The music of drummer/composer Paul Motian is revered in certain circles of jazz, while resting in obscurity among others. The performing credits of Motian run deep and are extensive, but as a author of highly original music, he lies in the under-documented category. This will not last much longer as, in the years since his passing, his followers are carrying the torch, one such notable being guitarist Carl Michel.
Michel (pronounced Michael) has recognized the contributions of Paul Motian, and he has re-created a complete repertoire of his music. Ann Arbor-based jazz guitarist and composer Michel now has recorded a compendium of Motian’s music played with expert musicians from Southeastern Michigan, a one-of-a-kind tribute to Paul Motian’s music, with adaptations and extrapolations akin to the fertile musical mind Michael is inspired by.
The late drummer Paul Motian was an icon not only among his fellow percussionists but as a composer in his own right. In addition to performing with his own group, he performed with the great pianist Bill Evans’ trio and the legendary Keith Jarrett-led mid-70s small ensemble, while working sidebar gigs with Charlie Haden and Bill Frisell and recording for the Nonesuch, ECM and Winter & Winter labels, among others. Motian became important in many additional ways as a mentor and unique presence in modern jazz.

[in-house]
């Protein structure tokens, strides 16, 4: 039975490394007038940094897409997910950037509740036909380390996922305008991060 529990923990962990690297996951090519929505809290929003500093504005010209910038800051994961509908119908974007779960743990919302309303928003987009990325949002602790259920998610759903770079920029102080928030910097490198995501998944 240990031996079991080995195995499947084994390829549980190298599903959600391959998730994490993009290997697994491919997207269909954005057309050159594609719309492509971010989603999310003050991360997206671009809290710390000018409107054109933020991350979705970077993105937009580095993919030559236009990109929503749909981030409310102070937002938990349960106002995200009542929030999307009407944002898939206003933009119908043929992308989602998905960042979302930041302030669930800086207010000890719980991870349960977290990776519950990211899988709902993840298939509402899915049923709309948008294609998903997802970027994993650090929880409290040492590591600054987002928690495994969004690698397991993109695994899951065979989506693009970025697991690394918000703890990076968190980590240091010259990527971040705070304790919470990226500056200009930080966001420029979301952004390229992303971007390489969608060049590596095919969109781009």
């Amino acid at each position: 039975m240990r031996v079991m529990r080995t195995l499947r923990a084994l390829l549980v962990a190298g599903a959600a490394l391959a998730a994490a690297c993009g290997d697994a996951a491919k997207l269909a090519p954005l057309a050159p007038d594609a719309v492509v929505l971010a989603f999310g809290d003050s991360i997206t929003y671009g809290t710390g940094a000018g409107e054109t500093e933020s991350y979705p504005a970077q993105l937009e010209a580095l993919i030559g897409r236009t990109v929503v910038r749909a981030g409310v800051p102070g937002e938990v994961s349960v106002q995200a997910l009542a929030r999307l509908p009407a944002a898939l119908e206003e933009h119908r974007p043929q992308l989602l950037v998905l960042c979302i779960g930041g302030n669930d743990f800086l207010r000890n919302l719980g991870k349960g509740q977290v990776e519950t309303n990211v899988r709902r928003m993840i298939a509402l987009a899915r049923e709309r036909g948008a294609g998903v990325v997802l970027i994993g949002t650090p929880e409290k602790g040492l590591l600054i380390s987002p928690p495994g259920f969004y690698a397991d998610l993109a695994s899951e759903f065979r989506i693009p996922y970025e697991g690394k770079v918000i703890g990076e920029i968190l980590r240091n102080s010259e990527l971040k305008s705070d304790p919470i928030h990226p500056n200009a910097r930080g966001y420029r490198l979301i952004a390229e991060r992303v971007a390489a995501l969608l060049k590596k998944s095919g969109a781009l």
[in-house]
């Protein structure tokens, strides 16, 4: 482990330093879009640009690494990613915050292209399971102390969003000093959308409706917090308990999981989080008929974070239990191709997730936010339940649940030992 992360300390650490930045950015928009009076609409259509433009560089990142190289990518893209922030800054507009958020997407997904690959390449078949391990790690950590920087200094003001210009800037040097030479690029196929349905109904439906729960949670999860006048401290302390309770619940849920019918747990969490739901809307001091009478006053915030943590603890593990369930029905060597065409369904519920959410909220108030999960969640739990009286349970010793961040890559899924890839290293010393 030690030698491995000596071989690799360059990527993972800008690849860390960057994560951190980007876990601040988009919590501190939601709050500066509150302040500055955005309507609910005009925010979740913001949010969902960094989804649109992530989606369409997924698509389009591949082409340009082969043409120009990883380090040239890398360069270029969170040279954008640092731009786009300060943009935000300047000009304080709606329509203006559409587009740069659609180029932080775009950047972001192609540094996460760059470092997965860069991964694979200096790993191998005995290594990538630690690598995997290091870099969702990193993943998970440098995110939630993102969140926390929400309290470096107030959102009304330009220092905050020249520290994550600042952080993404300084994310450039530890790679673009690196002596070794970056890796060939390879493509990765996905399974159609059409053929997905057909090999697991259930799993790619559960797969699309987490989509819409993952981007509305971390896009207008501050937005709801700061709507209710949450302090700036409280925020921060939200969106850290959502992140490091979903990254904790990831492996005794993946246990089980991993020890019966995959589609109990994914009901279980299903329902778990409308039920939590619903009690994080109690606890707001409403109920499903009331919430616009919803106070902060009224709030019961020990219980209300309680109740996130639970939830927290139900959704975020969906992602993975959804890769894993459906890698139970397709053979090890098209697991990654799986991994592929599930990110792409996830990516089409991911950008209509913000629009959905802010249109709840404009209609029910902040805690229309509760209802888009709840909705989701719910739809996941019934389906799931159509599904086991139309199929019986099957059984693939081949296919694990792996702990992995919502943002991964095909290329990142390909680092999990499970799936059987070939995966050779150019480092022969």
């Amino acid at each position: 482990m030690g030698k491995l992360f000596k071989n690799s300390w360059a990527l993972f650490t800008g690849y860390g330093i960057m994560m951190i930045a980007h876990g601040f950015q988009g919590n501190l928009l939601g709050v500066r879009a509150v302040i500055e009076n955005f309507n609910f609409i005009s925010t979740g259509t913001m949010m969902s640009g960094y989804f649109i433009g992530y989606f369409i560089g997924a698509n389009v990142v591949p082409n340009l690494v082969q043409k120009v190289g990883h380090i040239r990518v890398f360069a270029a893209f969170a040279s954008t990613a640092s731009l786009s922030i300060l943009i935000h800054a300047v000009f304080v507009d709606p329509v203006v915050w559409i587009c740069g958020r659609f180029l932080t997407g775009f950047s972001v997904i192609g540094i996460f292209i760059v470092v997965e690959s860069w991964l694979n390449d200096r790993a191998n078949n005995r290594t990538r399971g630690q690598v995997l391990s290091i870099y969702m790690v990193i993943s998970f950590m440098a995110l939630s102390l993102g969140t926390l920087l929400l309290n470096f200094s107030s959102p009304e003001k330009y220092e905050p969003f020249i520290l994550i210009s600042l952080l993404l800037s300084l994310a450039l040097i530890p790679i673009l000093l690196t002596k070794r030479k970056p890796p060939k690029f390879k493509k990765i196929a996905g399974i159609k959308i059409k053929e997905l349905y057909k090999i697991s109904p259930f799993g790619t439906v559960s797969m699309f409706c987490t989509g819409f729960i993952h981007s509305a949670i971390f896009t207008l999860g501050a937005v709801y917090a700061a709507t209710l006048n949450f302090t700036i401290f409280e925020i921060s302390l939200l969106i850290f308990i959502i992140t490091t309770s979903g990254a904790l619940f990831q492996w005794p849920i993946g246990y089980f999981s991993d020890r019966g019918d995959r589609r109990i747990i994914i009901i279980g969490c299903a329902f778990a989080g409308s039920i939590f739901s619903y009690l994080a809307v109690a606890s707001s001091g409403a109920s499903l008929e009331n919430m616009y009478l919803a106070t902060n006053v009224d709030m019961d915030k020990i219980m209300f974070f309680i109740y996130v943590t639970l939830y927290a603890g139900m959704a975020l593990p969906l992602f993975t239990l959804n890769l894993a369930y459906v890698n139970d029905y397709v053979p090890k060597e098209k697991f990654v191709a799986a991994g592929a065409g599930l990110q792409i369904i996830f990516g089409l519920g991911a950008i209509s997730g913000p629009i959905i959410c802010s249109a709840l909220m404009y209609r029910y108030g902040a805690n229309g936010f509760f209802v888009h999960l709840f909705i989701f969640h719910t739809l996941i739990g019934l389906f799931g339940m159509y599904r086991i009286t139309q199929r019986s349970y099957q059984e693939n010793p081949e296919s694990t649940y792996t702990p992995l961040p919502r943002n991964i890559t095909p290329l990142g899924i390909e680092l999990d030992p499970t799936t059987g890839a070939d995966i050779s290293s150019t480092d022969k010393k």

In his research on and recording of Motian’s music, Michel discovered a blog of Cindy McGuirl, Paul Motian’s niece, who has self-publishing a book, “The Compositions of Paul Motian Volume 1 1973-1989.” Volume 2 of Motian’s compositions will be out early 2018. Her blog, titled “Uncle Paul’s Jazz Closet,” has podcasts of radio shows that she curates featuring her uncle’s music.
“I tried to get in touch with him, wrote to the record label – his music is not in The Real Book – and he graciously sent me 10-12 copies of his music. There’s a lot of depth, and you see how the writing is becoming stronger. By then, he was not touring, only playing in New York, and I went to the Village Vanguard to hear him, Bill Frisell and Joe Lovano. It was religious and mesmerizing. After he passed away in 2011, I was able to meet others through the internet who were interested in his music and had copies and was able to exchange music with them. I wrote his music administrator to see if I could get more, was able to, and did the recording project of which I’m proud.”
Now, as a definitive statement, the music of Paul Motian is available to the world through the keen lens of Carl Michel for all the world to hear, listen to, and deeply enjoy.